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The Recent Literature section of The Auk in 1901 (new series vol. 18, old series vol. 26) consisted of book reviews and a list of publications received, many of which were scientific journals from around the world. The author of a review was identified only by initials, and almost all reviews were done by the editor, J. A. Allen. Of note in this volume is Allen's review of Grinnell's Birds of the Kotzebue Sound Region, Alaska, which was the first in the Pacific Coast Avifauna series published by the Cooper Ornithological Club of California. This work was based on a year that Grinnell spent in Alaska with gold prospectors. Although no gold was discovered, Grinnell was able to observe and study 113 species during that time.

Amusing today is Allen's review of Birds of Massachusetts by Reginald H. Howe, Jr., and Glover M. Allen. Apparently Howe and Allen took it upon themselves to list birds in the order that they liked, not following the AOU “Check-List”, and they used the names of some birds that were different than the ones that appeared in the Check-List. Allen states “…the ordinary student, familiar with the arrangement of the AOU ‘Check-List’ will find himself greatly at sea with the new order in the present catalogue.” He goes on further to say that their use of different names “gives a distasteful flavor to their work.” He concludes that their “innovations … give the work a certain personality, which is doubtless pleasing to the authors.”

Correspondences were occasionally printed, which were letters to the Editor. In this volume, Walton Faxon wrote a piece (Auk 18:216–218) on how to tell a first edition of Wilson's nine-volume American Ornithology from subsequent editions. Since there were only 200 copies of Vol. 1 printed in 1808, this information would appear to still be of use for rare book collectors today.

The last section of most issues was devoted to Notes and News. These usually began with short pieces on members that had died recently. Notable passings mentioned in 1901 were for Audubon Ridgway, the only son of Robert Ridgway, at age 24 and Barbara Jordan, nine-year-old daughter of David Starr Jordan, then president of Stanford University. It is stated that her bird books were presented to the Stanford Library to start the “Barbara Jordan Library of Birds.” Francis J. Birtwell died at age 20, apparently falling out of a tree while attempting to secure a “valuable” nest 65 feet (20 m) above the ground.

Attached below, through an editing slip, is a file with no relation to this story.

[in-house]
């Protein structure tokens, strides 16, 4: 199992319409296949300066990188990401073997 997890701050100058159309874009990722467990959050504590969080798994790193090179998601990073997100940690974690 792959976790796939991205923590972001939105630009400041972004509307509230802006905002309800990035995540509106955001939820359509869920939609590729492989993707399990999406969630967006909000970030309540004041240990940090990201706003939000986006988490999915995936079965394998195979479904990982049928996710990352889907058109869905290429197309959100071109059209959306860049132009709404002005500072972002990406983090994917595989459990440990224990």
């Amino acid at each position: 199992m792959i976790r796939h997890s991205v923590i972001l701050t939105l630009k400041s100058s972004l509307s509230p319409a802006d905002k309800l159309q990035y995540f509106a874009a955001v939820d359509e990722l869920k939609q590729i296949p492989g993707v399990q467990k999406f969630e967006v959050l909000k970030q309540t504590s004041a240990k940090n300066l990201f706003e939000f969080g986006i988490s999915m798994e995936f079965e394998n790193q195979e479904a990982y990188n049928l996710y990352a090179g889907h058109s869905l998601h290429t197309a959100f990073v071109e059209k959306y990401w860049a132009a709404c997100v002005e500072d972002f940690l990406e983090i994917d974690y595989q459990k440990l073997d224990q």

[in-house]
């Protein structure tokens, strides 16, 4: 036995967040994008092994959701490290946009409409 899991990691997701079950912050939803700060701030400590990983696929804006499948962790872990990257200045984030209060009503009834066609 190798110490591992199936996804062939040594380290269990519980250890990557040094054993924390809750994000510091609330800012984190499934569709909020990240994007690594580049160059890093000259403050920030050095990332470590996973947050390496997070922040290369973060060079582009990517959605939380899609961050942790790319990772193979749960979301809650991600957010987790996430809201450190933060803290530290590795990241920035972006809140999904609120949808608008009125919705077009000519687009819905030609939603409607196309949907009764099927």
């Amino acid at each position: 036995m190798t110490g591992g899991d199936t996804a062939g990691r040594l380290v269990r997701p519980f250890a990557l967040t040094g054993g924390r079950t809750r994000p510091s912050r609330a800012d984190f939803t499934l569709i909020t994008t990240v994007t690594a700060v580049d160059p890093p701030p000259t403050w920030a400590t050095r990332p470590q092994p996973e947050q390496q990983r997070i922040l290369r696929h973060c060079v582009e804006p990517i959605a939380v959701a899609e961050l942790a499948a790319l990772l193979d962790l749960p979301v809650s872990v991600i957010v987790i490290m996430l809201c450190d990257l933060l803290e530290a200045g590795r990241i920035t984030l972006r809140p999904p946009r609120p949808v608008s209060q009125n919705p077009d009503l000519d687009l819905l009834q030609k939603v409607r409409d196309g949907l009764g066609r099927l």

New journals starting in 1901 included The Bittern (Iowa), American Ornithology (Massachusetts), The Petrel (Oregon), and the Bulletin of the Bird Club of Princeton University, while The Western Ornithologist ceased operations. The Australian Ornithologists' Union (“the second AOU”) started in 1901 and they published the first issue of their journal, The Emu. In the announcement concerning the annual meeting of the AOU starting on 11 November, members who wanted to make a presentation at the meeting were reminded that Secretary needed that information by 8 November.

Also included in this volume was the “Tenth Supplement to the American Ornithologists' Union Check-List of North American Birds.” The committee, chaired by C. Hart Merriam, had met from 10–18 April 1901 in Washington, D.C. and considered issues that had arisen since the committee met last in 1899. Their report consisted of several sections: additions to the Check-List, and accepted changes in nomenclature; proposed changes in nomenclature not accepted; species and subspecies not accepted; and deferred for further investigation, the last being matters that required more “careful consideration.”

"100 YEARS AGO IN THE AMERICAN ORNITHOLOGISTS' UNION," The Auk 118(4), 1121, (1 October 2001).[1121:YAITAO]2.0.CO;2
Published: 1 October 2001
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